Religions - Philip Wilkinson
This was essentially a reference guide to all of the religions of the world. I love reading about religion and spirituality. I learned some more things, refreshed my memory on other things, and already got to use some of the information in discussions with my religious friends. It was organized nicely and stayed objective.
I'm currently reading On the Road by Jack Kerouac. 50 pages in and it's pretty cool. I like soul-searching novels, things dealing with finding yourself, experiencing life, etc. After that I have Slaughterhouse-Five by Kurt Vonnegut Jr. lined up, and hopefully i'll find some time to read The Dark Knight Returns before the new Batman movie comes out.
So yeah, nobody will probably read this because I never read anybody's blogs. But, if you find yourself reading this, feel free to suggest me books to read. I like the soul-searchy stuff as mentioned. I also like what I assume is called historical fiction. As in alot of Orwell's stuff. Animal Farm is my favorite book. Will I end up reading any of them? I dunno, I have a short attention span and it's been difficult getting myself to read what I have so far. But hit me with whatever.
Reposted, cause i've changed it a bit and expanded it to 20 songs.
Top 20 Beatles Songs
20. Ballad of John and Yoko - Another song dedicated to the love of John and Yoko, if the title wasn’t obvious enough. It has a bit of a country feel to it, and the chorus is so fun to belt out. Fairly simple and nothing groundbreaking, but I like it well enough for no other reason than it’s fun to listen to.
19. In My Life - Beginning with its soft guitar intro, this song SOUNDS sentimental. The lyrics are sad and depressing. Then it gets to the out of nowhere baroque solo. This song speaks for itself: it’s sentimental and reflective.
18. All My Loving - Classic Beatles…straightforward love song from their earlier years, and one of the best from their earlier years. Any musician would love to have this song on their track record, because it’s no doubt a killer love song. But since this is The Beatles we’re talking about, there are a handful of love songs that match this one in excellence. So fun to sing.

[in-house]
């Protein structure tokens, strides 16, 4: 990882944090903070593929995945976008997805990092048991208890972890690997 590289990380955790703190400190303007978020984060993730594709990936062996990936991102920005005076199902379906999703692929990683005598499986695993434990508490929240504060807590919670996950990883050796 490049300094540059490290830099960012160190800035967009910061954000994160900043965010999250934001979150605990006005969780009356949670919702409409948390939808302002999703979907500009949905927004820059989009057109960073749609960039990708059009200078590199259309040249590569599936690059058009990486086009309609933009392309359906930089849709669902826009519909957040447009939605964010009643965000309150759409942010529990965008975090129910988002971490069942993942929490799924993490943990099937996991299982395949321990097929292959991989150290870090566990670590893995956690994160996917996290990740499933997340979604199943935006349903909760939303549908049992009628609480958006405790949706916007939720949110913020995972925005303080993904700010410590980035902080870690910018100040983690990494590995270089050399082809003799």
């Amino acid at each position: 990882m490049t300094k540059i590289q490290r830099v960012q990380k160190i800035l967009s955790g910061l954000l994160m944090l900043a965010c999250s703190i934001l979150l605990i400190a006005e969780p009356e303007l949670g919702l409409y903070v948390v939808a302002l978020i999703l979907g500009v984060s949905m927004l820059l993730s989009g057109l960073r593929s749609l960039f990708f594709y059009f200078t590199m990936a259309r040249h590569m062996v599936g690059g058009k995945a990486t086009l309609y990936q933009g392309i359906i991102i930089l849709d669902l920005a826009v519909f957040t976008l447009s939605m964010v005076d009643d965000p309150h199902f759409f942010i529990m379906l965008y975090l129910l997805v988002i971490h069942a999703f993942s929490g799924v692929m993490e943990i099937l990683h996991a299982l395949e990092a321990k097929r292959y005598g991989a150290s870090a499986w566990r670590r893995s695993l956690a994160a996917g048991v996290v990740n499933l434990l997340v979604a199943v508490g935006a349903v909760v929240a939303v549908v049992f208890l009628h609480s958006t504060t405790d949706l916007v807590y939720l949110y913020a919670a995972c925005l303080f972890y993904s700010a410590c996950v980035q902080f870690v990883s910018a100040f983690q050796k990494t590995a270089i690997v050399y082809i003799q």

17. Ob-La-Di, Ob-La-Da - This has got to be the ultimate pick-me-up song. It shows The Beatles’ range as they take a risk and produce a reggae song. Yeeeeeah mon. Life goes on, and it will do so with me listening to this song.
16. Rocky Raccoon - It’s got such an out of character western feel that’s in many ways humorous. The talky singing of the verses is straight out of a western musical somewhere, with McCartney providing his best cowboy accent. When he goes back to being British and a harmonica and piano come in, that’s when things get awesome. It’s simplistic, folksy, satirical, and a nice narrative to boot (lol, get it?).
15. Blackbird - I couldn't make this list without paying homage to this song. It's one of the first songs I learned to play on the guitar that made me feel like a badass. It's a good old Beatles song, very pretty, just a guitar and some birds chirping in the background. And it's also one of the first Beatles songs I listened to, so the memories this song contains within itself are too great for me to not include it.
14. She’s Leaving Home - This is probably the Beatles song that I would say needs more respect. It’s straight out of Bach’s repertoire. Telling the story of a girl running away from home, the only thing the members of the Beatles actually do in this song is sing. This is a composition, far more complex than the typical pop song of the 60s. Oh, and it’s beautiful.
13. Good Day Sunshine - Another happy song. Describes how awesome it is to wake up in love. Listening to the song literally forces the sun to shine it’s positive rays wherever the noise is coming from. It’s so happy, that even the sun’s sun shines down on it. I don’t know how astronomy works, but this song’s happiness defies all cosmic laws.
12. For No One - Totally underappreciated track off of Revolver, offering description of a heartbreak leaving the narrator lonely. Also there’s a French horn in it. Who the hell puts a French horn in their pop song? How often is there a French horn in a pop song? I played the French horn, so naturally I’m sympathetic toward French horn players. Excellent song.
11. Don’t Let Me Down - This song is in the same category as “Dig A Pony” as far as vocal performance goes. It’s a beautiful love song and John makes the listener feel that passion through his voice, notably his screams. It’s bluesy from the Let It Be era of the group, and shows how much John loved Yoko, so that’s either awesome or gross to Beatles fans. The song really just forces an emotional feeling onto the listener.